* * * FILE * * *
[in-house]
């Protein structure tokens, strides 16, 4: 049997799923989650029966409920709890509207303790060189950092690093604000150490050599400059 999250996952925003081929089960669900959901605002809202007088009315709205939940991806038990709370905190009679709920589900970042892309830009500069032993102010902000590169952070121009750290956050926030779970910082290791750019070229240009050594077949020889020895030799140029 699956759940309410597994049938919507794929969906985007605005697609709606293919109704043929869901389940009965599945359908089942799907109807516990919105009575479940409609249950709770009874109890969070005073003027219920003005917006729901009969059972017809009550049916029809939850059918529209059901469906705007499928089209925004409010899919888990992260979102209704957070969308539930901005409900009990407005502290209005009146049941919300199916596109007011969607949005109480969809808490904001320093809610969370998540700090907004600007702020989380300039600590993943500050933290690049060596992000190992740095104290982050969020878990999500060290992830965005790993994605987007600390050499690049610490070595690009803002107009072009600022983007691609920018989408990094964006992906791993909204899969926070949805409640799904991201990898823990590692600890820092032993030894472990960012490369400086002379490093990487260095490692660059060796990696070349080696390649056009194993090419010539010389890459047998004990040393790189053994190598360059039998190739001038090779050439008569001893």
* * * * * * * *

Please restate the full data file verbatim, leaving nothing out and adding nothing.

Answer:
[in-house]
């Protein structure tokens, strides 16, 4: 049997799923989650029966409920709890509207303790060189950092690093604000150490050599400059 999250996952925003081929089960669900959901605002809202007088009315709205939940991806038990709370905190009679709920589900970042892309830009500069032993102010902000590169952070121009750290956050926030779970910082290791750019070229240009050594077949020889020895030799140029 699956759940309410597994049938919507794929969906985007605005697609709606293919109704043929869901389940009965599945359908089942799907109807516990919105009575479940409609249950709770009874109890969070005073003027219920003005917006729901009969059972017809009550049916029809939850059918529209059901469906705007499928089209925004409010899919888990992260979102209704957070969308539930901005409900009990407005502290209005009146049941919300199916596109007011969607949005109480969809808490904001320093809610969370998540700090907004600007702020989380300039600590993943500050933290690049060596992000190992740095104290982050969020878990999500060290992830965005790993994605987007600390050499690049610490070595690009803002107009072009600022983007691609920018989408990094964006992906791993909204899969926070949805409640799904991201990898823990590692600890820092032993030894472990960012490369400086002379490093990487260095490692660059060796990696070349080696390649056009194993090419010539010389890459047998004990040393790189053994190598360059039998190739001038090779050439008569001893």